Before we go down that rabbit hole, let’s take a look at some of the reasoning provided for these prohibitions. In Papua New Guinea, their prohibited items are described as “goods that, in the opinion of the Minister, are of a dangerous character and or menace to the community,” and the purpose of this ban is “community protection.” However, they also prohibit “goods, being books, magazines, video recordings, films, computer discs, sound recordings and so on, that are objectionable (pornography, violence, crime, etc.),” but the purpose for that prohibition is “to prevent the importation of publications or materials that are objectionable.” Although it is rather reminiscent of using “because” as an argument, it is a pretty straightforward statement, essentially saying we banned these objectionable things because we didn’t want objectionable things in our country. Understandable.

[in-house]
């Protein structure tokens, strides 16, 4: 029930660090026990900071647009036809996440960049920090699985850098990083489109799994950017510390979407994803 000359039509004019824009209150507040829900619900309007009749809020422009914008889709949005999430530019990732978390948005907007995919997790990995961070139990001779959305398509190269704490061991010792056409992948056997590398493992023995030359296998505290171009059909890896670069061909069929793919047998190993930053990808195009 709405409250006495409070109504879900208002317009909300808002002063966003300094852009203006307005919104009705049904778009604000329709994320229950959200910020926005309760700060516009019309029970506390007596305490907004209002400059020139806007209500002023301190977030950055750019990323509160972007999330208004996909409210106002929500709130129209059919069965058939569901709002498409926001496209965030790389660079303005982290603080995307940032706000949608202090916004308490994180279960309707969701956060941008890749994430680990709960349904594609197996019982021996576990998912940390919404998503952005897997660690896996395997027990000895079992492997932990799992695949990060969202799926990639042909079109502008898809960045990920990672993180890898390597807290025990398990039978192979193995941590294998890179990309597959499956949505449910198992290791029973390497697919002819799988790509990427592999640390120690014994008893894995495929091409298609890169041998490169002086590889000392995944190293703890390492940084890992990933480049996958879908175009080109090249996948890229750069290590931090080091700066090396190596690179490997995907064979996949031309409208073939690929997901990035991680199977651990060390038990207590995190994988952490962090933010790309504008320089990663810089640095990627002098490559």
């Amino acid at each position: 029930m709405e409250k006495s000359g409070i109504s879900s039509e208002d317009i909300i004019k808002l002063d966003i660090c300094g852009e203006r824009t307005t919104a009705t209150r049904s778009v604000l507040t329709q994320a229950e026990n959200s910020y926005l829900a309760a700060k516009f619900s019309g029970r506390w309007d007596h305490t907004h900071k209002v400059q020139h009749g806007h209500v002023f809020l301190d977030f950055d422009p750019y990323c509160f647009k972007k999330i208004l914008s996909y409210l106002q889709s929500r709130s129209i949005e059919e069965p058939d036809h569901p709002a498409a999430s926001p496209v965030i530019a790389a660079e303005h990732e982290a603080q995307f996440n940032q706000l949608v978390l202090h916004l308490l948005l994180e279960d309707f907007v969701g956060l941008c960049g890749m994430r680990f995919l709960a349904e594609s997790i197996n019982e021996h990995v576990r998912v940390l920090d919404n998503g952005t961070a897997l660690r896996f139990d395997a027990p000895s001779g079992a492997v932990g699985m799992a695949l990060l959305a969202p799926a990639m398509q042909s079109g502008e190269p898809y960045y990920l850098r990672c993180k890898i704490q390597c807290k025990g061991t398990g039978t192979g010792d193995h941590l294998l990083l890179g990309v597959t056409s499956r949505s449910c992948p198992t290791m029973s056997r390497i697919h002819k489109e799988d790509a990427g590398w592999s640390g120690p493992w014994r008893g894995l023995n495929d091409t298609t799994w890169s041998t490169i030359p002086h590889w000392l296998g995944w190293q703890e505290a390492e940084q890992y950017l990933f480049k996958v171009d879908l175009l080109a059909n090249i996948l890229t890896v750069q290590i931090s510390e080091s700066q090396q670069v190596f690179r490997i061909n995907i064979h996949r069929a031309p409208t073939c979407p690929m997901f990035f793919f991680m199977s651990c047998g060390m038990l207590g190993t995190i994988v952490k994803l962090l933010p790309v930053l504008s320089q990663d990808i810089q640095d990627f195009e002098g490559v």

However, these lists are not designed as an argument, because they do not require the input of the people who must follow these guidelines. Even if the nation in question tends to be more relaxed with the enforcement of their prohibitions and customs laws, the establishment of these acts is not done democratically. Governments are not surveying their citizens and compiling their lists from that; instead, they hope to shape the culture of their nations by instituting these lists and proclaiming that their nation is not the kind to tolerate obscenity. Community involvement plays a slightly larger role in some courts, however, as there are obscenity tests which call upon community standards to determine whether or not a work should be considered truly salacious.